SC breastfeeding mothers with surplus milk supplies are invited to become donors to provide pasteurized milk to SC infants for whom the mother’s milk supply is limited. A total of 41,012 ounces of breast milk has been donated to the Breastfeeding Center of Charleston! That is equal to roughly 320 gallons of breast milk! If you are interested in contributing to this program, please call our office to help get you started. 

 

 

 

Breastfeeding Myths Busted-Part 2


It is very likely, some of the breastfeeding advice you'll get may not be accurate. Everyone from your neighbor to your co-worker will inundate you with advice and opinions when it comes to breastfeeding. However, it is very likely, some of the breastfeeding advice you'll get may not be accurate. To help you sort through it all, here are the truths behind some of the most common myths we hear at the Breastfeeding Center of Charleston from many of our new moms.
 
Myth- You need to nurse every two hours around the clock—no exceptions
Babies' eating patterns are as individual as their parents', but many newborns naturally fall into an every-two-hours routine. If you're worried that your baby isn't getting enough to eat, count the number of dirty diapers. You should see at least six wet diapers plus two or three "seedy" stools daily. You can also schedule a weight check at the Breastfeeding Center of Charleston if you're worried that your baby isn't getting enough to eat.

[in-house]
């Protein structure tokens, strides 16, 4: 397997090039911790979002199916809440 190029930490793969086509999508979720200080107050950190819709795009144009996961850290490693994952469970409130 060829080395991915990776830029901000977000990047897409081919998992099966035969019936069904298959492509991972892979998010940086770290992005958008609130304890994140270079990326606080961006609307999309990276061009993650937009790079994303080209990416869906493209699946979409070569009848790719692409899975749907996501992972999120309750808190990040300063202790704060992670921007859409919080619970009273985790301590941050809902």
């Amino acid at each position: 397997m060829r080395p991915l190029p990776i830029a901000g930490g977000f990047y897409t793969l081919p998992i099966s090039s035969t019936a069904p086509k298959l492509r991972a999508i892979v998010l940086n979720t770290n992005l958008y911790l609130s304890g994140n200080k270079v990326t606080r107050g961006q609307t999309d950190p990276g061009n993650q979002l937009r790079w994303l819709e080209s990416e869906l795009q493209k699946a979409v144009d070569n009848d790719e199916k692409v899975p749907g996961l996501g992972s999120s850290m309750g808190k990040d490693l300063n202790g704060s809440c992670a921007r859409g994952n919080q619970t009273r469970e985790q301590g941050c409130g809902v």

Myth- If you give your baby bottles of pumped milk, she will refuse the breast. 
Most babies can switch between breast and bottle with no problem. We recommend waiting until your baby has mastered breastfeeding before offering a bottle.  
 
Myth- Exercise will turn your milk sour. 
We used to think that workouts produce high levels of lactic acid in breast milk, giving it an unpleasant taste. But recent studies show that babies don't typically notice the difference. One thing that could make them turn up their little nose is saltiness left on your skin by sweat, so we suggest showering right after your workout. Also, be careful not to pull up your exercise bra to nurse; the tight band can lead to clogged ducts.
 
Myth- You can't get pregnant while nursing. 
If you are having sex, you can get pregnant, and it is that simple, regardless of whether you are breastfeeding. Unless you're ready for another child, talk to your doctor about your best birth-control options.
 
If you have any questions about "advice" you have received from all those willing to give it, please call and schedule an appointment with one of our providers. We are happy to discuss your breastfeeding journey with you.